Of course, the changes wouldn't be retroactive, and thus everyone already scammed by the various Ponzi schemes would be out their "contributions" to date: but that's really no different than the status quo, only it would be much more explicit and consequently less ignorable. Furthermore, if it was done correctly, it would fix a whole class of problems, and prevent future similar problems, which is the best type of solution. Hard to do, certainly, and most likely politically impossible... but still a good solution, in my opinion.

Monday, July 12, 2010

Federal Employees and Voting

So browsing other blog/news posts this morning, I came across a link to a Washington Post article which discussed how federal employees are largely happy these days, even in the face of the broad economic malaise in the US. This makes sense, of course: after all, (including benefits) federal workers are compensated roughly double what private workers are for the same jobs, employment is up, and the prospects of government largess into the indefinite future are arguably higher than ever. In addition, with the Democratic party essentially running all of the government, you might imagine the majority of people in government being Democrat inclined, which would generally make them more content with the recent direction of the country, and actions of its leadership.

However, this does raise an interesting dilemma for the country in general. With an ever increasing public payroll, and the real possibility that at some point the majority of the voters will be receiving public payouts in one form or another, we're creating a self-reinforcing incentive loop which might be hard to escape. When the government was small, and operating within means of revenue collected from the people, this was not a problem: the size and scope were limited by the revenue collected. To the current politicians running the country, though, limits such as budgets and revenue are not only ignored, but to some viewed as impediments to the conversion of America to a socialist dream (or nightmare, depending on your perspective) state. In the country's current state, we might do well to break the perverse incentive circle before it's too late.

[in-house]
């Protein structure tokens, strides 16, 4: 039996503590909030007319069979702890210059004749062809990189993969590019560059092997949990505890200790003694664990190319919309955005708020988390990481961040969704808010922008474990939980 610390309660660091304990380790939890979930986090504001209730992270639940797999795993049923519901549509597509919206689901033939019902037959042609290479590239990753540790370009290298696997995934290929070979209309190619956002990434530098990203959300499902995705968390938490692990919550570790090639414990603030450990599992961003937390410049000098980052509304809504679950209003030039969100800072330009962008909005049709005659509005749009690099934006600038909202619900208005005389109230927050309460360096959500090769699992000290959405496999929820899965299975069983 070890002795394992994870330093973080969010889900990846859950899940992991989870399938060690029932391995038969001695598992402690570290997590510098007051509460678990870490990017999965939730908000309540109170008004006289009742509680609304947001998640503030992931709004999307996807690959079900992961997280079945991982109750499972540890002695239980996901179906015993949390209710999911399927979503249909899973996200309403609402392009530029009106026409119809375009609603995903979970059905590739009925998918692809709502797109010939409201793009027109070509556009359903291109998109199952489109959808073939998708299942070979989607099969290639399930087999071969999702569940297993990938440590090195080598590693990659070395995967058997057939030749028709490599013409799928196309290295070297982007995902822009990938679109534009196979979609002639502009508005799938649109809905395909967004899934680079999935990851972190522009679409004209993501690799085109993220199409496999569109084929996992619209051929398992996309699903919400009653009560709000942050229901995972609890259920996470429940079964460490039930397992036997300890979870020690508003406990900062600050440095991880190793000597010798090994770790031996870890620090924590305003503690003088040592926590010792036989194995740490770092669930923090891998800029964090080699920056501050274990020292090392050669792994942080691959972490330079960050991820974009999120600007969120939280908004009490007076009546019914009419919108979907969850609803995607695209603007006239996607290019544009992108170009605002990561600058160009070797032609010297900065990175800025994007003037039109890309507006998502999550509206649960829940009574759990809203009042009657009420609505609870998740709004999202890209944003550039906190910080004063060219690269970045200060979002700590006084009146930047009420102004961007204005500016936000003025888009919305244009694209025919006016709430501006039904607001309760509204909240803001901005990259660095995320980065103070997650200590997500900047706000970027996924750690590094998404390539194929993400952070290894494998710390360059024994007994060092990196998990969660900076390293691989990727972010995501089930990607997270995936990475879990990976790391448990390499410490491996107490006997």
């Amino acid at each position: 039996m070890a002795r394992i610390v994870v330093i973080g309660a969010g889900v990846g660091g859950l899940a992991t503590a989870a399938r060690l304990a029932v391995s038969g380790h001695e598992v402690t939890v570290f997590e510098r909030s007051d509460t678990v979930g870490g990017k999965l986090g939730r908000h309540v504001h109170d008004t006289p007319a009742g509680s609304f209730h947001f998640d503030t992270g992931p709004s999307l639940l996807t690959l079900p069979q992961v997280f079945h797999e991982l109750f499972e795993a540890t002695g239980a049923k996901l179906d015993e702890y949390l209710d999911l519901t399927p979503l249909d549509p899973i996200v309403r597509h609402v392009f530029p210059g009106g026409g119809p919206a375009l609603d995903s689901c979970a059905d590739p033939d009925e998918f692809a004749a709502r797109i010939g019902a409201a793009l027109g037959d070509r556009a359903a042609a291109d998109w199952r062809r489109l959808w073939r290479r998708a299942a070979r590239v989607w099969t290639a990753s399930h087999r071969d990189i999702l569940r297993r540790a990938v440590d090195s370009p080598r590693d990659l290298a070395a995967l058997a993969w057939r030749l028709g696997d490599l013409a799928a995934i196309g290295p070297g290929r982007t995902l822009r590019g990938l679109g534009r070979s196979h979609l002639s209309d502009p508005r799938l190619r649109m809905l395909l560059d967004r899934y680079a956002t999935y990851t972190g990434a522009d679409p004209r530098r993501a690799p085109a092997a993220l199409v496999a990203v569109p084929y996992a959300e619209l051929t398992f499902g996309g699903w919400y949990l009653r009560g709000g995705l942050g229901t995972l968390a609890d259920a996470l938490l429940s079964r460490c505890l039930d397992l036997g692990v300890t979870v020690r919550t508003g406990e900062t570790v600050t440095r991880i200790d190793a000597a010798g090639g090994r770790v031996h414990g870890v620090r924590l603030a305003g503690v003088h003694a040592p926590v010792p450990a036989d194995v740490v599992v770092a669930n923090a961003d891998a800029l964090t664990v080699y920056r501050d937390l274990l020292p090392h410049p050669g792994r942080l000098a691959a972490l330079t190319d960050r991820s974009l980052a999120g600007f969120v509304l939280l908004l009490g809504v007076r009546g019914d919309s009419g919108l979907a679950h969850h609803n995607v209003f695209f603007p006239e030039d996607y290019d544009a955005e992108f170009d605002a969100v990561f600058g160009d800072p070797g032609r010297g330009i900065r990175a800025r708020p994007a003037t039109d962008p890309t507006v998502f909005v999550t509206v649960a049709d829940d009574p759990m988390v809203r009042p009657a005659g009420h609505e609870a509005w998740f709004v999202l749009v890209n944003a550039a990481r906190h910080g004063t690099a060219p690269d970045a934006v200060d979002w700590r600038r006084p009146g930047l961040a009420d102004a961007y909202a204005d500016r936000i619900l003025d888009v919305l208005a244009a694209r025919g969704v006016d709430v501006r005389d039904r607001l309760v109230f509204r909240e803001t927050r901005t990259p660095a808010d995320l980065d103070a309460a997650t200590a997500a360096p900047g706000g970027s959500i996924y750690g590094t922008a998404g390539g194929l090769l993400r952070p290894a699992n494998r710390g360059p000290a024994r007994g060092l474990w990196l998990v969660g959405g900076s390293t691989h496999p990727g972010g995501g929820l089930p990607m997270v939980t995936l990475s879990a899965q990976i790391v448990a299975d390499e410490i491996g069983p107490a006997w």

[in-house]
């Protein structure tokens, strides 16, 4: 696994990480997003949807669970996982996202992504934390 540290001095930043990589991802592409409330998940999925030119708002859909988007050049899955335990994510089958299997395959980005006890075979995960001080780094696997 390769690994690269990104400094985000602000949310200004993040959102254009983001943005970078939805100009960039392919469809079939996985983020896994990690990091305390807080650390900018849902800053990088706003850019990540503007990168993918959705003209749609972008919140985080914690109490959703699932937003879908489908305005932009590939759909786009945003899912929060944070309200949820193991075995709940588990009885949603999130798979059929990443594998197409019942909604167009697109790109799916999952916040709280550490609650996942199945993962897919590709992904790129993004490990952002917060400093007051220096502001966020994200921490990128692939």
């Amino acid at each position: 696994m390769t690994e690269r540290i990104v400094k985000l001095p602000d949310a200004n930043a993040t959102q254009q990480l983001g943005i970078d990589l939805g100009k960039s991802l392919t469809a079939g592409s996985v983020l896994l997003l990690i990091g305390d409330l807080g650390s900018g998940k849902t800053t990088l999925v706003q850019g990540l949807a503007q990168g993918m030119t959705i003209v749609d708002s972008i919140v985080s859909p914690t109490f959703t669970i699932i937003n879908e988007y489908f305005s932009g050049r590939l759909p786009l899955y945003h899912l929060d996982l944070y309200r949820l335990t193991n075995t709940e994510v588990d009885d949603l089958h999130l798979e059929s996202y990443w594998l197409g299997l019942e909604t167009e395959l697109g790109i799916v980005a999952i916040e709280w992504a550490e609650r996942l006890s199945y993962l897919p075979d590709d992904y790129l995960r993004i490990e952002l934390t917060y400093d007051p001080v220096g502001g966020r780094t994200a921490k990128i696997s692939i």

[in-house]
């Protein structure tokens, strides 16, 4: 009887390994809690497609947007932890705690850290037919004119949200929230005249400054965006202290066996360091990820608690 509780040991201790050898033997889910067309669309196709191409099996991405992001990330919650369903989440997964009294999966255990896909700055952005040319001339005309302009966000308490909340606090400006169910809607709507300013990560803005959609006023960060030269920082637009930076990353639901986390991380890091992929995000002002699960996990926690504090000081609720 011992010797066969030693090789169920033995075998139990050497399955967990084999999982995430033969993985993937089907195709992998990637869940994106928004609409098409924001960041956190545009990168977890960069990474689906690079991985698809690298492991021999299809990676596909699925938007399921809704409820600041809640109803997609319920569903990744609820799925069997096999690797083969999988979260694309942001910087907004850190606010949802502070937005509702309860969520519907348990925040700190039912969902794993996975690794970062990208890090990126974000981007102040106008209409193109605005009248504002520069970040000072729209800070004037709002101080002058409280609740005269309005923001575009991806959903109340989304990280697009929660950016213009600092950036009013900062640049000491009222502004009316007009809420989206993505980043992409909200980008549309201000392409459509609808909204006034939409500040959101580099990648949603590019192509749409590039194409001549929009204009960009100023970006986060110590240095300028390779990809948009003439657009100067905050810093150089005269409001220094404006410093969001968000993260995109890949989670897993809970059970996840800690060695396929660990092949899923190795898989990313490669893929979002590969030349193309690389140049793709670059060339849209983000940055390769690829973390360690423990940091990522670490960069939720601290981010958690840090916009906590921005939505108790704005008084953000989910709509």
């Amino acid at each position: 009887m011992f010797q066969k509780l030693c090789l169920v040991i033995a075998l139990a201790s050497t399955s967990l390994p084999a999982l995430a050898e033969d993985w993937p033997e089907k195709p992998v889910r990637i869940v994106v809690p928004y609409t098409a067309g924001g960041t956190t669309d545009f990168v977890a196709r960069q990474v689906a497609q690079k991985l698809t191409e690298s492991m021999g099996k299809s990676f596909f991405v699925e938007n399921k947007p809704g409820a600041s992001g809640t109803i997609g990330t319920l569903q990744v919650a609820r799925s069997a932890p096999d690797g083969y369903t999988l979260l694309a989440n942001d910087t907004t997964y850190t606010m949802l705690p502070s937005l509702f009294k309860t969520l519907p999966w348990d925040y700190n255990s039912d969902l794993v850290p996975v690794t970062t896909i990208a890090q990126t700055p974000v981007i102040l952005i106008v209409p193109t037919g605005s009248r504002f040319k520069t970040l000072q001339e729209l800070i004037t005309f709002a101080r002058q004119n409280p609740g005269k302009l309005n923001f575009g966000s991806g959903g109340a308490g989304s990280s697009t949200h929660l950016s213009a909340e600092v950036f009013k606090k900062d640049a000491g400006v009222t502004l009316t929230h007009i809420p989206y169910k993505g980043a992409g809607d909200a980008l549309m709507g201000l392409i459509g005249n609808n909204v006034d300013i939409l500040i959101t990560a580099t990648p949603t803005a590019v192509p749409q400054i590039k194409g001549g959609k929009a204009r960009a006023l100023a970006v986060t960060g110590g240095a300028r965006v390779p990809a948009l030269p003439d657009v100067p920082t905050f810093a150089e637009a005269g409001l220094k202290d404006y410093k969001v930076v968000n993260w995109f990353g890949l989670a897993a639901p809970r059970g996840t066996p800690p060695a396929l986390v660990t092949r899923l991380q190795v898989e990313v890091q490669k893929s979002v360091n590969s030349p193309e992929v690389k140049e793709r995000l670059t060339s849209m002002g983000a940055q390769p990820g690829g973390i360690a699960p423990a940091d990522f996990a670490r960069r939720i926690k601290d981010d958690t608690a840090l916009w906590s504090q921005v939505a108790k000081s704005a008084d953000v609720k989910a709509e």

I was thinking, what if there was a rule that if you took government money directly during the year (or two) leading up to an election, you were not allowed to vote in it. Yes, this would remove a lot of people's votes, and yes, it would lead to everyone not being equally represented in votes, and yes, people would complain mightily about it; but, consider the effects. You might have a fighting chance to rein in out-of-control government expansion, curtail implied bribery of the voting populace, and break out of the vicious expansion of the federal government before it's too late.

Of course, there are variations too. For example, you could prevent voting only for those who have received more from the government in any year than they have given back through taxes, fees, and donations to the IRS. This would allow anyone to still vote, as long as they assured their net income from the public was not positive. It would also prevent unscrupulous politicians from using the rule to negate entire blocks of voting through targeted handouts. It might also encourage more qualified people to vote, as their votes might carry more weight, especially since a large group of regular voters (namely, career public "servant" leeches) would be disqualified from influencing voting outcomes for which they clearly regularly have conflicts of interest.

I'm not sure if this would be a good idea, and I'm fairly sure it's too late to enact in the US in any case, but it's food for thought.